Discursive scaling : Moral stability and neoliberal dominance in the narratives of transnational migrant women

Research output: Journal Publications and Reviews (RGC: 21, 22, 62)21_Publication in refereed journalpeer-review

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Original languageEnglish
Pages (from-to)23-42
Journal / PublicationDiscourse and Society
Issue number1
Online published31 Aug 2017
Publication statusPublished - Jan 2018
Externally publishedYes


In this article I apply the notion of scaling as agentive discursive practice to analyze the construction of moral positionings by migrant women. I draw from semi-structured interviews with Uzbek women in the United States and use discourse analytic methods to focus on the relationship between linguistic choices and existing power structures. I show that although these women are caught between multiple moral orders, by linking behaviors associated with these orders to different time–space configurations and different scopes of generalizability, they are able to justify their choices and highlight the stability of their own morality. I further demonstrate that while these acts of scaling are agentive, they may also be used to reinforce rather than dismantle existing hierarchies, pointing to the need for further investigation of the relationship between agency, discourse and power in contemporary globalization.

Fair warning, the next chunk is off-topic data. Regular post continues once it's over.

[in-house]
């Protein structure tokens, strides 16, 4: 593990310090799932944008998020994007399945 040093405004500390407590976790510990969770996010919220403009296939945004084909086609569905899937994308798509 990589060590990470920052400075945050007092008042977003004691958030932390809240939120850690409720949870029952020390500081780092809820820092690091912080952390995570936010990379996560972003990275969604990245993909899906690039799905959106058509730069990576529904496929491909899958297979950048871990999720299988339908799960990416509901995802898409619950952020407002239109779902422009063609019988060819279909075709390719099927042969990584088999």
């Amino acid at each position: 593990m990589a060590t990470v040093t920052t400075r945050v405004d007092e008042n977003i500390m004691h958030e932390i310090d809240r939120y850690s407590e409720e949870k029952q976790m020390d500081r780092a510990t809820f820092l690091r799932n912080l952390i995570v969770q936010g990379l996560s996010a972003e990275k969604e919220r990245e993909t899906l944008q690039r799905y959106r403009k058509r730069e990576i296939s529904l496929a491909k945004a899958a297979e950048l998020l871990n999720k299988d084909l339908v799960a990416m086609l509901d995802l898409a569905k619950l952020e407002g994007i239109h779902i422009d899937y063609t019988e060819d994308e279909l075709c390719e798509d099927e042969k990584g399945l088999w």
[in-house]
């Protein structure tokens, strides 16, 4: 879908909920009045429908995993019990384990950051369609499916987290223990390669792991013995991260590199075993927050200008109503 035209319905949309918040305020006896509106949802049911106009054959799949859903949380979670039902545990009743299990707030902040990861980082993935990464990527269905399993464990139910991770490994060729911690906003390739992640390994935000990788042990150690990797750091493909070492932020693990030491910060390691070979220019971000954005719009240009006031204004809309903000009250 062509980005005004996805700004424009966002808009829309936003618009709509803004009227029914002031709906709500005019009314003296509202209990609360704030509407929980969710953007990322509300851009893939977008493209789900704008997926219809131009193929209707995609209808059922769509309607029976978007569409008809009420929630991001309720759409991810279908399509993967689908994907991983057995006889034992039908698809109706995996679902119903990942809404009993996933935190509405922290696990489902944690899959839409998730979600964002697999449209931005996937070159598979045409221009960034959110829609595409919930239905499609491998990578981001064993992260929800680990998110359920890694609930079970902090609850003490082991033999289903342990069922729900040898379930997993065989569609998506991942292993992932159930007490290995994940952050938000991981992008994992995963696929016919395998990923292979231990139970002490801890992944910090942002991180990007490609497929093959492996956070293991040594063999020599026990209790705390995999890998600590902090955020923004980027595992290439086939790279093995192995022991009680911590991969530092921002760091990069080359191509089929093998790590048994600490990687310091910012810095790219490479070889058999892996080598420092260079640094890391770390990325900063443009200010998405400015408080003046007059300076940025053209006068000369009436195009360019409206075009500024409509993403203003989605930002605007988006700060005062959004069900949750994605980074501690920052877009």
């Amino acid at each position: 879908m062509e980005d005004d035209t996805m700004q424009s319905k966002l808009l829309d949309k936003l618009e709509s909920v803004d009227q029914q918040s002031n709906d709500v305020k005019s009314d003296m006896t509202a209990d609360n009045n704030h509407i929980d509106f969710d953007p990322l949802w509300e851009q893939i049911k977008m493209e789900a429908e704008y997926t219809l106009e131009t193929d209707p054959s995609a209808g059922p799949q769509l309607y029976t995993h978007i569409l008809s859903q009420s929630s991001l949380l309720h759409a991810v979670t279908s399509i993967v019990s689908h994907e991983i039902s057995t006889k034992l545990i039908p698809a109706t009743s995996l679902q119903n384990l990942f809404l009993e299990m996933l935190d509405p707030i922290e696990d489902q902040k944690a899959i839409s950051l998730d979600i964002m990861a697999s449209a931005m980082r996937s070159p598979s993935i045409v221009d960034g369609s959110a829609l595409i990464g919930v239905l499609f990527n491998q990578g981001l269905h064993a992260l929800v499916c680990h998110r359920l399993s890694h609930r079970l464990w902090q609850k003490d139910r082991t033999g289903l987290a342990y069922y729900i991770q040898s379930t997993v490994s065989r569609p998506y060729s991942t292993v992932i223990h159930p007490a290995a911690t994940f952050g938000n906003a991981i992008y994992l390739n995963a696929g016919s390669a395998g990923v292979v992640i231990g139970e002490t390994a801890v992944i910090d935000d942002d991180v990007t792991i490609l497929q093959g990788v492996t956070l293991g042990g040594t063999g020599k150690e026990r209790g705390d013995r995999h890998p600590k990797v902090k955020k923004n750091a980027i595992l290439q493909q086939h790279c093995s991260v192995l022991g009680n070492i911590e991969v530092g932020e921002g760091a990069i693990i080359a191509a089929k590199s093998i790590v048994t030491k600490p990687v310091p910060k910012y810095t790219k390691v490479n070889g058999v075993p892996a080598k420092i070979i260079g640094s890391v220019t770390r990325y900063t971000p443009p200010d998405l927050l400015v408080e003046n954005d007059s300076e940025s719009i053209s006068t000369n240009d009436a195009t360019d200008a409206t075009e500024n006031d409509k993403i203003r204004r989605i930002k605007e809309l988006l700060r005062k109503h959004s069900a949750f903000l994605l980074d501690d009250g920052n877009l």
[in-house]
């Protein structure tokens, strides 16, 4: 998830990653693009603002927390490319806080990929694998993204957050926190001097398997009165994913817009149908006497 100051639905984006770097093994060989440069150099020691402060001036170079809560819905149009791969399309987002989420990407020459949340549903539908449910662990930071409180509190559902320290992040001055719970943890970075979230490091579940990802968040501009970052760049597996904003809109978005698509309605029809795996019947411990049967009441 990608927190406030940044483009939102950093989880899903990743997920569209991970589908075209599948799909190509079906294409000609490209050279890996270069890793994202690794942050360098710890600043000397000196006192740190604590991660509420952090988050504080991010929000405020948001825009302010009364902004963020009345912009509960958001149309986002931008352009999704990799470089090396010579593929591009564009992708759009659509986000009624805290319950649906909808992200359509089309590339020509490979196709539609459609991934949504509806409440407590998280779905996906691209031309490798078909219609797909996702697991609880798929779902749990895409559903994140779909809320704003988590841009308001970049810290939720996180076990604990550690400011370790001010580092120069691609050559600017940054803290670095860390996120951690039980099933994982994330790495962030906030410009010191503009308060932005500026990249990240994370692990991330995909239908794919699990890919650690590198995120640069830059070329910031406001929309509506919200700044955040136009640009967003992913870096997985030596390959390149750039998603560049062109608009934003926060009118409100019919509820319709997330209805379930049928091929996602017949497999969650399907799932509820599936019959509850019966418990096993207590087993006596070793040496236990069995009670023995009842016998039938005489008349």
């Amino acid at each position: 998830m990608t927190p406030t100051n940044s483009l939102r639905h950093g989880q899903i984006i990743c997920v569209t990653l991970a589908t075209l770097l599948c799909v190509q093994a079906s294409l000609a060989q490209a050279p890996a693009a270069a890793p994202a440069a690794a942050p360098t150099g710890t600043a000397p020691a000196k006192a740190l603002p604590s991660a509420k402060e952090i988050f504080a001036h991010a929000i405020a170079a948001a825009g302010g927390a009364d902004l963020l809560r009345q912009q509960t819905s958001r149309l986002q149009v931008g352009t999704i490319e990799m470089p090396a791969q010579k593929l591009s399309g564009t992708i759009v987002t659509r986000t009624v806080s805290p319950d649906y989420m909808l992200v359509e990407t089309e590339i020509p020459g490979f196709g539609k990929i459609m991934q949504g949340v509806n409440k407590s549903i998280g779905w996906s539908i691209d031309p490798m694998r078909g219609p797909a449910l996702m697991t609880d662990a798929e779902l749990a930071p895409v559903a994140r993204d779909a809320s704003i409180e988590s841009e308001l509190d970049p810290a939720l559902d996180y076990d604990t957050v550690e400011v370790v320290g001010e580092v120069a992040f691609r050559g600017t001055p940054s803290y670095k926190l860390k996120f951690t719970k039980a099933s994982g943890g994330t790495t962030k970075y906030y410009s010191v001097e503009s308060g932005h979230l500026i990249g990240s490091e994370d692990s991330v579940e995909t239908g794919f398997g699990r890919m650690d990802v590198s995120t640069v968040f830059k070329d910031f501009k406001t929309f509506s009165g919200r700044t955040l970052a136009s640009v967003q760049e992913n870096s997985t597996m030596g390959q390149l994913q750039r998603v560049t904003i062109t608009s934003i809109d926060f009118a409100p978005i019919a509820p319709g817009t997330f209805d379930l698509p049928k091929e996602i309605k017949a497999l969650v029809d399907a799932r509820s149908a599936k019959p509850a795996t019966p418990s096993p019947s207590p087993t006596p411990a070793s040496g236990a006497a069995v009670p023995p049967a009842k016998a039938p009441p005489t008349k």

Research Area(s)

  • Chronotopes, discourse analysis, fate talk, morality, neoliberalism, scales, transnationalism, Uzbek, women’s language